Sexed

“Guess what?” Sophie asked me, leaning in close. “Susie and Jimmy sexed.”

“They did what?” I asked, hoping that she was mispronouncing “text.” Maybe they got ahold of a cell-phone and sent a text-message, even though they’re only in kindergarten.

“They sexed.”

“What does that mean?” I was trying to keep my voice calm and neutral.

“They kissed each other here,” she explained, pointing to her crotch. She shivered and giggled.

Well, well. Probably I should stop blogging I-didn’t-expect-that-this-soon, since it seems to be such a common theme, lately. In kindergarten.

I thought for a minute, then decided that when Soph is hearing about sex from others is the time when she should hear it straightforwardly from me.

We happened to be crossing the street, in our crowded downtown, but that seemed as good a time as any. I said, “You know, Soph, sex isn’t just kissing,” She asked what it is, I told her, and then she gave the age-appropriate reply: “That’s icky.” I told her it might not be icky when she’s older, and eventually she’ll be old enough to be in love and have a baby, and that’s when sex will be appropriate — but not until she is in love and ready for a baby of her own. The whole conversation took about two minutes.

We’ll have this conversation again, I hope. As long as she’s talking to me and looking to me for information, I think I’m pretty comfortable with that.

What I’m not so sure of is whether I should let anyone else know about this piece of five-year-old gossip. I’m using pseudonyms here, of course. I’m friends with Susie’s mother and grandfather: should I mention it to either of them? I know I would want to know if someone heard this about Soph, but I also know it’s not an easy piece of information to share. Alternately, do I simply tell the kindergarten teacher? It could be a warning sign of some deeper problem in that household, and even a sign that one of the kids is acting out some sort of abuse the kid has experienced. Or it could be nothing at all.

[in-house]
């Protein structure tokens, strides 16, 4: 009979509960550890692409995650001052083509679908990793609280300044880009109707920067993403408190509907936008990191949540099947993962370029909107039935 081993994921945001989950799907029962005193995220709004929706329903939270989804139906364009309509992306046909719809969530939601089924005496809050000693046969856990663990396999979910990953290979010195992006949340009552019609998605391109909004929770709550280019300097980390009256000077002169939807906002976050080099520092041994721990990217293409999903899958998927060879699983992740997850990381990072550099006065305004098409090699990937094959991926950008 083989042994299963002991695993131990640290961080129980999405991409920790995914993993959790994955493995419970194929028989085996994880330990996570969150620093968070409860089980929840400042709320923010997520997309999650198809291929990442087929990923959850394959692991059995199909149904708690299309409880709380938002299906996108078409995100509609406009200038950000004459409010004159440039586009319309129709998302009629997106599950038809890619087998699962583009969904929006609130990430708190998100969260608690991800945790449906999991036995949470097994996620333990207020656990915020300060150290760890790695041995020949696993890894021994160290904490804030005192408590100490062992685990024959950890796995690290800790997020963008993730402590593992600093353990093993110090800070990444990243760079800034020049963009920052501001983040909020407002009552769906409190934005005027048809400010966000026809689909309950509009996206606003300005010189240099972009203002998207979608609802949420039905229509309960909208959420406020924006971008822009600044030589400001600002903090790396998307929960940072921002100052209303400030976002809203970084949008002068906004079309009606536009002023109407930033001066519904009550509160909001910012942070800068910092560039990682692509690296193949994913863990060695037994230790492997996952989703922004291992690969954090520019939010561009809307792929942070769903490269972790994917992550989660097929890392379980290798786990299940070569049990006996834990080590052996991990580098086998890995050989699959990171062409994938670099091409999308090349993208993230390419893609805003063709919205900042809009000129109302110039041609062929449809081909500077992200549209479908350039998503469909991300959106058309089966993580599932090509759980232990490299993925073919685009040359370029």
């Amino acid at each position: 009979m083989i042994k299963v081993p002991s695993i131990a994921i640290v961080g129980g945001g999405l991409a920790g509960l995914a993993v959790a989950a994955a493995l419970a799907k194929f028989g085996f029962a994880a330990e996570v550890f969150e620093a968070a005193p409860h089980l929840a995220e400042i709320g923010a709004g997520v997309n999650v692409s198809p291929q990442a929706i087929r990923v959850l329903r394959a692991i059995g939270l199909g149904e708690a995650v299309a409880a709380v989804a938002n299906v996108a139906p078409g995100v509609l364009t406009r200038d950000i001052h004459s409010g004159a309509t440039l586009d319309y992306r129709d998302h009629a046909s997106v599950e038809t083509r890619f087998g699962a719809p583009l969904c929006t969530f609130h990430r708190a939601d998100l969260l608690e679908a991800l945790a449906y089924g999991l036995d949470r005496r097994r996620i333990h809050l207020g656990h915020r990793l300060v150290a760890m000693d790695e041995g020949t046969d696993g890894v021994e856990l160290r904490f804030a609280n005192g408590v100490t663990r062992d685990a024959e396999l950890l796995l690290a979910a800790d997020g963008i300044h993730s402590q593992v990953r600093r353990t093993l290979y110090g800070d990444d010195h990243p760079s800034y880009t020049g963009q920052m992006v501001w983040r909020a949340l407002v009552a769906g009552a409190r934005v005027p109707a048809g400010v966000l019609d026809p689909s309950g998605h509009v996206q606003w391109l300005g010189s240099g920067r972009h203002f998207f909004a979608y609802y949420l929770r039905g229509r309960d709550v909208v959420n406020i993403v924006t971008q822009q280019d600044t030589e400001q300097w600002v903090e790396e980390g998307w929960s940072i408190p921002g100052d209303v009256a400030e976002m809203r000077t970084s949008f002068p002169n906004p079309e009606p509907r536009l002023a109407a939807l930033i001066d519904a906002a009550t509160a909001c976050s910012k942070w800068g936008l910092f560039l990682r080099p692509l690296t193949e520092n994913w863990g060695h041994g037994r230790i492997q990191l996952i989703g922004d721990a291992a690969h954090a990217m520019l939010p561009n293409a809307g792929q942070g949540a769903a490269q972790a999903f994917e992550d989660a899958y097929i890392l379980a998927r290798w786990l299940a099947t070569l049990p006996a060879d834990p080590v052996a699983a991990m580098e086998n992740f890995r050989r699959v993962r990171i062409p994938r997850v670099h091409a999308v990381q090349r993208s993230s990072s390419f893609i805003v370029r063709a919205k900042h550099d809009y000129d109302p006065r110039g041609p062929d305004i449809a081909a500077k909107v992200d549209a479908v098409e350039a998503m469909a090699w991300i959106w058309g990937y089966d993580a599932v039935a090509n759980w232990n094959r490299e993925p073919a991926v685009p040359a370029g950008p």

UPDATE: I told the teacher, she talked to all families involved, and it turns out that, in her words, “some experimenting was indeed going on.” And now all the families who need to know, do know.

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2 responses to “Sexed

  1. Anonymous

    As a former kindgergarten teacher, I’d advise you to share the information with the teacher and the mother, just so they know.

  2. amy

    I agree that you should share the info with S’s teacher. As for the mom…in my experience, it’s best to sus her out first–I usually say something to the other parent like “Sophie said something to me about sex the other day. Have you heard her say anything? Because if you did, I would definitely want you to say something to me.” If she feels the same, she’ll offer it up–“no, but if you ever hear Susie say something, I’d want to know too” and then you can take the opening a few days later. If she doesn’t react or seems uncomfortable, I wouldn’t say anything. I’ve said things before to parents and they’ve reacted badly and it’s effectively been the end of our communication, so I’m much more careful now.

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